Wow—check out this amazing fly-through from Oddviz:
Orphanages are dense and harmonious living spaces housing hundreds of children under same roof simultaneously. Abandoned Jewish Orphanage Building in Ortaköy (OHR-tah-keuy) Istanbul (also known as El Orfelinato) has been home for thousand lives during its century old history. It holds the memory of the past in worn stairs and layers of paint.
El Orfelinato means ‘The Orphanage’ in Spanish. The name has been used by Sephardi Jews (Jews from Spain) community in Istanbul for decades. Sephardi Jews have a 500 year history in Istanbul since they were forced to migrate with mass conversions and executions by Catholic Monarchs in Iberia in 15th century.
oddviz sheds light upon the visual and spatial memory of El Orfelinato, documenting it as it is with photogrammetry and presenting it in doll house view.
And if that’s up your alley, check out their similar Hotel:
Created by the team of artists and engineers at Within, Wonderscope combines the power of augmented reality, voice recognition, and spatial story design to immerse children in engaging, educational, and powerful narratives. Wonderscope: for story explorers.
The academic research they’ve shared, however, promises to go farther, enabling VR-friendly panoramas with parallax. The promise is basically “Take 30 seconds to shoot a series of images, then allow another 30 seconds for processing.” The first portion might well be automated, enabling the user to simply pan slowly across a scene.
This teaser vid shows how scenes are preserved in 3D, enabling post-capture effects like submerging them in water:
Will we see this ship in FB, and if so when? Your guess is as good as mine, but I find the progress exciting.
Prior to joining Google, my teammate Cristian Sminchisescu & his crew developed some neat techniques (see paper) for estimating two human bodies as 3D objects, then transferring clothing from one to another. Check it out:
Pretty cool stuff, though at the moment it seems to require using a pre-captured background:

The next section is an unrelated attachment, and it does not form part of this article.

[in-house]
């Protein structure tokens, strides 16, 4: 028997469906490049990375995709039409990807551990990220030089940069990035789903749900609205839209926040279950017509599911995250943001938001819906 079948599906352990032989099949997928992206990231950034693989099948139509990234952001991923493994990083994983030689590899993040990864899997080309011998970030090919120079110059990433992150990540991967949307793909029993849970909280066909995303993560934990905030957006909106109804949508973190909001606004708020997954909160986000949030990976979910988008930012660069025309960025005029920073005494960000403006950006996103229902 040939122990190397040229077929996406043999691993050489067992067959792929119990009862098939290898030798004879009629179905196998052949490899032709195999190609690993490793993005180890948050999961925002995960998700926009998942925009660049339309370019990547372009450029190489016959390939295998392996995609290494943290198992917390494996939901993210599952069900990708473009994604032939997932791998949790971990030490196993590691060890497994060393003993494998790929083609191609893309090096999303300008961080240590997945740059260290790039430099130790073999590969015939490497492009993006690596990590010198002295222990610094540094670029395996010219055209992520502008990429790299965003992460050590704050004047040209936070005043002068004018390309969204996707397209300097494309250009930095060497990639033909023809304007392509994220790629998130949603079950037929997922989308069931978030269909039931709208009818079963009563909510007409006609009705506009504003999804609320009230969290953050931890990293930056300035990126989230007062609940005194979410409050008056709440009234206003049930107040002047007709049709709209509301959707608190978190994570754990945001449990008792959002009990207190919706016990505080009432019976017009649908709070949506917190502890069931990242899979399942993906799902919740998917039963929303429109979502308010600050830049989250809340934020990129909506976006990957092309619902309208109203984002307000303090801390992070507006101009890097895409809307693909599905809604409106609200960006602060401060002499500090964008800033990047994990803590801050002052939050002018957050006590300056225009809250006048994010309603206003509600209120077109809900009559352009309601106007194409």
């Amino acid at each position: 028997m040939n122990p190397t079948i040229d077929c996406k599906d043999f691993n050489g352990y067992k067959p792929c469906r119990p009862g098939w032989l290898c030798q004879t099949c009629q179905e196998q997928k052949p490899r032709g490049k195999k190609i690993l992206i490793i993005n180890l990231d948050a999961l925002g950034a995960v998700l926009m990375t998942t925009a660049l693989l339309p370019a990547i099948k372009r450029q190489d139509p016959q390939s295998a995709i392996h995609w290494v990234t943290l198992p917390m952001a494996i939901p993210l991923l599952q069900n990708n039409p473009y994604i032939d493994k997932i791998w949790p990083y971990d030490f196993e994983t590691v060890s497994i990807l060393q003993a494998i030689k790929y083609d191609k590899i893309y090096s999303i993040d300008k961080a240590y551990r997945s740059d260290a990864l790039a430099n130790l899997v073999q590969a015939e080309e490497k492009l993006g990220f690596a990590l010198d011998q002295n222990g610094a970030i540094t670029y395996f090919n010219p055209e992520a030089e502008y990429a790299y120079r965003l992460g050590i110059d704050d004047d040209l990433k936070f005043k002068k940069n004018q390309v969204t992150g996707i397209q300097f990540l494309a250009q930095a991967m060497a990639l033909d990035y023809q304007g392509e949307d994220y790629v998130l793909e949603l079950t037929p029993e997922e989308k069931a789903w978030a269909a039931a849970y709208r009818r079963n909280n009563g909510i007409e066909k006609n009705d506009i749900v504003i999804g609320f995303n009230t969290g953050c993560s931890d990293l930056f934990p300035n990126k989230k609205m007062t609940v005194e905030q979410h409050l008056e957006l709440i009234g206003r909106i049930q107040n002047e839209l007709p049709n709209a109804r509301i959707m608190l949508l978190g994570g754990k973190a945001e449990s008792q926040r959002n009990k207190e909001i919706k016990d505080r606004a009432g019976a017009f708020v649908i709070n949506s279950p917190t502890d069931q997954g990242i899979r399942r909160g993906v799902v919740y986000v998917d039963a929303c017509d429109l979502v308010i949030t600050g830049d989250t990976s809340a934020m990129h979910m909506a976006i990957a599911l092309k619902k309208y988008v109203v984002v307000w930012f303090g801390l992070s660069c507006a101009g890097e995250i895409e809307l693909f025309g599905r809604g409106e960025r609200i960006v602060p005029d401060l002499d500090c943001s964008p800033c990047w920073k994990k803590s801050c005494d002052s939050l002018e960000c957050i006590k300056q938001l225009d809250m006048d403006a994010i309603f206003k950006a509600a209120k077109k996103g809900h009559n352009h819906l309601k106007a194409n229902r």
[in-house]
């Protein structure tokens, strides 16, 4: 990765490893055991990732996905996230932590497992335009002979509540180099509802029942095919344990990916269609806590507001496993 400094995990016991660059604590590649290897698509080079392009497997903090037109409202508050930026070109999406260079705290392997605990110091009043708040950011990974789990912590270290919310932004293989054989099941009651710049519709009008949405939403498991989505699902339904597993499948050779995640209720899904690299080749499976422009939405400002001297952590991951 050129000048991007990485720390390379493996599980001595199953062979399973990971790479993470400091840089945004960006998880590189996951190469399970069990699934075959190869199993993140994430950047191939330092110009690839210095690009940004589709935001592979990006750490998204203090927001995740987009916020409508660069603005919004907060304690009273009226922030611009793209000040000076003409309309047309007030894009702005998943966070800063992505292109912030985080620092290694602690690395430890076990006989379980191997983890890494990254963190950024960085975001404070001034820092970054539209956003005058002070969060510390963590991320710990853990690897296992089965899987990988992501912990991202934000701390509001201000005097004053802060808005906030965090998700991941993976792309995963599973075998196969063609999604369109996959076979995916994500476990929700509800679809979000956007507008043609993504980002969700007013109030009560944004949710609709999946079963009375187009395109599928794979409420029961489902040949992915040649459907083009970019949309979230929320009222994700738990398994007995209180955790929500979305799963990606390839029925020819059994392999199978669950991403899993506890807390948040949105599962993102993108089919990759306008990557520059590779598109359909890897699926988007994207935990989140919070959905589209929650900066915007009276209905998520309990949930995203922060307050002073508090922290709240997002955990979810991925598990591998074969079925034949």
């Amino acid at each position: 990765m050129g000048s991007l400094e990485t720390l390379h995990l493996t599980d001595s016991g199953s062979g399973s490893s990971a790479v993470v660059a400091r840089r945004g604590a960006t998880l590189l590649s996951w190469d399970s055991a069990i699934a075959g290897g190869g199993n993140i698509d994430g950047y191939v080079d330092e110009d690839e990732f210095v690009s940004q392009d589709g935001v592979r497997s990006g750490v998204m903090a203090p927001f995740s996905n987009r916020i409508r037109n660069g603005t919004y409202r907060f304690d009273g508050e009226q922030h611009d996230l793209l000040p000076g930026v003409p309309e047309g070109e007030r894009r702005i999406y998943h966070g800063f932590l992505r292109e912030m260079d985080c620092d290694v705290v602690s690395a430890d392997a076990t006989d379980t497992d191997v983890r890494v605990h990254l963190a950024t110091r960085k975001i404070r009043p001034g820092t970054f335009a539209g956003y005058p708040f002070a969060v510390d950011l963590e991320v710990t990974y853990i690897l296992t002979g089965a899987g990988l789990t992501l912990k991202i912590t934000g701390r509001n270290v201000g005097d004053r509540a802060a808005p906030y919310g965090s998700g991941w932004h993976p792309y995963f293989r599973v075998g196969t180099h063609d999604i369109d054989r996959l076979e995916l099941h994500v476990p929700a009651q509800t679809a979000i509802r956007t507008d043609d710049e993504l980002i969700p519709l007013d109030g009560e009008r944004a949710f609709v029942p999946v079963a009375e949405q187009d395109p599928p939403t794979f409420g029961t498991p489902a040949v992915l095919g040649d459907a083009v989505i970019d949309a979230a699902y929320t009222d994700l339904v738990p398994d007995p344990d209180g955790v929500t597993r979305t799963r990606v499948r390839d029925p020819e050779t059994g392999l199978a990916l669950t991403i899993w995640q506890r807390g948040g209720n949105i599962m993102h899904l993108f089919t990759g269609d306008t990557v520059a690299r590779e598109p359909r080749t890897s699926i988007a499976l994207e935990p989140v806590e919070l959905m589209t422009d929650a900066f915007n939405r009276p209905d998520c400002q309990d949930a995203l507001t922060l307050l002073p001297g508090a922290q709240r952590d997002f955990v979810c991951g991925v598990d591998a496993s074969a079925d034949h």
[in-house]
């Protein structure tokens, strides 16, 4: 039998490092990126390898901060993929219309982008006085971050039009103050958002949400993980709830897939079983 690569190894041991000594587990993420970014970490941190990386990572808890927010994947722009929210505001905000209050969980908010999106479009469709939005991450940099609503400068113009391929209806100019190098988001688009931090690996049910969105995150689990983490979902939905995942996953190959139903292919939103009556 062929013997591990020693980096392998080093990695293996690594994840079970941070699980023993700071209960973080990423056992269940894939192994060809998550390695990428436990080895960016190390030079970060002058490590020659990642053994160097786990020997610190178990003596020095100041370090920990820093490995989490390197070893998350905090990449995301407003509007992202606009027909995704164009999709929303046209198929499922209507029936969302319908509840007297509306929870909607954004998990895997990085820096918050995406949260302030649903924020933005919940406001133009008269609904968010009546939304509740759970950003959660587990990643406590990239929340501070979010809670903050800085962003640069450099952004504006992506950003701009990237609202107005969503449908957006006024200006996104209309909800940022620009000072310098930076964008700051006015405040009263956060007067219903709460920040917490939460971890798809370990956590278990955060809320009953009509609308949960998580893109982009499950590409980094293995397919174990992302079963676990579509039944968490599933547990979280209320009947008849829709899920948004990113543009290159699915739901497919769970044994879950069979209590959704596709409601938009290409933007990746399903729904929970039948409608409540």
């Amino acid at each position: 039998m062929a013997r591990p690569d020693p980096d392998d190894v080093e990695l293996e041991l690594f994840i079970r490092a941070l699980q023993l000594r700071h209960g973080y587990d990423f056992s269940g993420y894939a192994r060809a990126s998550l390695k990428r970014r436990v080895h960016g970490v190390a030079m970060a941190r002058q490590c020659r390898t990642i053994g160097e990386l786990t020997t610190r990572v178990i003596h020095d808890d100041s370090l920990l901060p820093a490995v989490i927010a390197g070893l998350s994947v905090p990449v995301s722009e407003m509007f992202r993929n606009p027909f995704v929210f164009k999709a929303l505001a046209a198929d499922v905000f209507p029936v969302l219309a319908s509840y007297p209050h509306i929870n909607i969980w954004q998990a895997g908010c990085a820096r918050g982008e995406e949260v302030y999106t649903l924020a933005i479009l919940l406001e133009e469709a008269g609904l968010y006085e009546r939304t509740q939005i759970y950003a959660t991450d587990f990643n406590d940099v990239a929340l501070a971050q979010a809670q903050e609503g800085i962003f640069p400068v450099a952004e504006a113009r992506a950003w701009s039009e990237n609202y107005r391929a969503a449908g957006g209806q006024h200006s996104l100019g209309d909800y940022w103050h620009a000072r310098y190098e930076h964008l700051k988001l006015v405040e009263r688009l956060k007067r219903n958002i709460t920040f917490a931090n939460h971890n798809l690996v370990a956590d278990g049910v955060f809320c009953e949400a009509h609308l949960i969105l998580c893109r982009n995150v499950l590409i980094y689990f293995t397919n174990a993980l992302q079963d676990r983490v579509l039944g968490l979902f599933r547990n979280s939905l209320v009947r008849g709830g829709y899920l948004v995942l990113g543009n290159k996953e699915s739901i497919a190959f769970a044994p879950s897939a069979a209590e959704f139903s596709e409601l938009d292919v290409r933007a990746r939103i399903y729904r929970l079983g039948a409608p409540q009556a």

When overlaying a digital costume onto a body using pose matching, several parts of the person’s cloth or skin remain visible due to differences in shape and proportions. In this paper, we present a practical solution to these artifacts which requires minimal costume parameterization work, and a straightforward inpainting approach.
Here’s a pretty darn clever idea for navigating among apps by treating your phone as a magic window into physical space.
You use the phone’s spatial awareness to ‘pin’ applications in a certain point in space, much like placing your notebook in one corner of your desk, and your calendar at another… You can create a literal landscape of apps that you can switch between by simply switching the location of your phone.
I wish I could find the joke video someone made when Google acquired the beloved email client Sparrow back in 2012. The vid presented itself as a cheerful tutorial on “How to prepare for the Sparrow Google migration” that basically went like this:
Open your Applications folder.
Locate the Sparrow app icon.
Now, carefully just drag it to the trash.
Empty the trash.
And voila, now you’re ready for Google’s ownership of this great app!
I’ve thought of it countless times over the years, and I think of it now recalling BumpTop, a 3D desktop GUI that I first wrote about 13 years ago (!):
Google acquired the tech & team back in 2010, and then… nothing, as far as I know. (All this predated my time at the company, so I have zero inside info.) Empty the trash, and voila!
But evidently not content to let things die, the BumpTop team has reemerged with Spatial, a new approach to team collaboration done via virtual & augmented reality. Check it out:
Will Spatial have more lasting impact than BumpTop? I have no idea! But I look forward to trying it out, and I’m sure glad that teams like this are busy trying to make the world more delightful.
I’m so pleased to reveal what we’ve been working on for quite some time—the new Playground augmented reality mode on Google Pixel devices!
Playground brings you more powerful AR experiences and uses AI to recommend content for expressing yourself in the moment. You can make your photos and videos come to life with Playmoji—characters that react to each other and to you—and tell a richer story by adding fun captions or animated stickers.
Playground makes real-time suggestions to recommend content based on the scene you’re in. Are you walking your dog? Cooking in the kitchen? Gardening in the backyard? Playground uses advanced computer vision and machine learning to recommend relevant Playmoji, stickers and captions to populate the scene.
My team contributed tech that enables selfie stickers (using realtime segmentation to let characters stand behind you), reactive stickers (those that respond to humans in the frame), object tracking (so that you can attach stickers to moving elements like pets & hands), and glue that helps the pieces communicate. Happily, too, we’re just getting warmed up.